Tuesday, August 01, 2006

MTR Aftermath - what is left.

Mining companies are supposed to "reclaim" the land. This means that, according to law, they are to restore it to equal or better use than before.

What is left atop these MTR sites? As one University of Kentucky biologist described to me, it is the most unproductive ecological environment one could imagine. The soil is compacted blasted rock, not real topsoil. So it doesn't retain water very well. As a result, only drought-resistant species can thrive - which means importing plants from elsewhere in the country and the globe. The tall hardwoods and fertile understory that were once home to the American chestnut, dozens of invertebrates, mosses, mushrooms, ginger, dozens of medicinal plants and herbs...it is all gone and can not return in any conceivable amount of time. Dr. Ben Stout from Wheeling Jesuit University states, "a forest will grow here in a millennium, but it will never be like the ancestral hardwood forest that once stood here."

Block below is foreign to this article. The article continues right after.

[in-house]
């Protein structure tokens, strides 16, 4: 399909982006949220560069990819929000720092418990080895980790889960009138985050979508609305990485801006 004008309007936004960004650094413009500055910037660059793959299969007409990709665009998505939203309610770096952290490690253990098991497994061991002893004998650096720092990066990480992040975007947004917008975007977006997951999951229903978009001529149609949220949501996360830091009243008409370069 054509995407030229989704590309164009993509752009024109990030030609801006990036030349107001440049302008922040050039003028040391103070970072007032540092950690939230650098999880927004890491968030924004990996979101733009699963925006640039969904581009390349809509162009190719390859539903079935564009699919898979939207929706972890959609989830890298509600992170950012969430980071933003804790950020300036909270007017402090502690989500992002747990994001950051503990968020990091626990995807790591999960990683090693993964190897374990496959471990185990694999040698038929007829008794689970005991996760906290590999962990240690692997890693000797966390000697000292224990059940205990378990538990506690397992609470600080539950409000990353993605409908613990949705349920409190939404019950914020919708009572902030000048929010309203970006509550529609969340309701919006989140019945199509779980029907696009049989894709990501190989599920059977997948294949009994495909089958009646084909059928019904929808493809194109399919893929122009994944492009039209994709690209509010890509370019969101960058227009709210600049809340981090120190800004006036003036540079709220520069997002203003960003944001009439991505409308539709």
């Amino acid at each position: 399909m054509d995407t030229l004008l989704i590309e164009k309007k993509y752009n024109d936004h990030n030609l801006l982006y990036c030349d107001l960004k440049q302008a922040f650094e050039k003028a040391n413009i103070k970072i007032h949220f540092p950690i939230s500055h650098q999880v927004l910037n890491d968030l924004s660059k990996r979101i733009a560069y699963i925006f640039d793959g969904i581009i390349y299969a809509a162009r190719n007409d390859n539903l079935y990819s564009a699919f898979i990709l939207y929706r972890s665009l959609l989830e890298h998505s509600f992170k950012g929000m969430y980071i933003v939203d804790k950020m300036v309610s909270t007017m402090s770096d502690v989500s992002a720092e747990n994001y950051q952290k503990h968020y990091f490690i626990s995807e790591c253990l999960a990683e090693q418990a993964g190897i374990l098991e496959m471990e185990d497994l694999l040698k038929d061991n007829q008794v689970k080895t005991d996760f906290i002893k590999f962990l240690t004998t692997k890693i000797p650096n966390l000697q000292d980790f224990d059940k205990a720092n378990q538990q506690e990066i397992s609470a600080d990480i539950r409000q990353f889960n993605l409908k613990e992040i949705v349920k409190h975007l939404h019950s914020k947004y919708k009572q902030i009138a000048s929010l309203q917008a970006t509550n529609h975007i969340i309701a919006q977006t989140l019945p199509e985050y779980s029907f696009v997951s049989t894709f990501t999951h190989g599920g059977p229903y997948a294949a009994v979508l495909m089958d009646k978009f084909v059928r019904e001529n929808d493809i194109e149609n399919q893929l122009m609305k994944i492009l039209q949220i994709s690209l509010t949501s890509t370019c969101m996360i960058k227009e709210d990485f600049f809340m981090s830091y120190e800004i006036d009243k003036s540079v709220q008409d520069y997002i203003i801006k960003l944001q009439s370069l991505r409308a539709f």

Some sites are "improved" with an airport strip (how many residents in the coalfields would you guess can afford a private plane?), a prison, a school that had to be closed because of a shifting foundation, a golf course (which can only serve coal company executives), and a Wal-Mart. Improvement is definitely a subjective notion.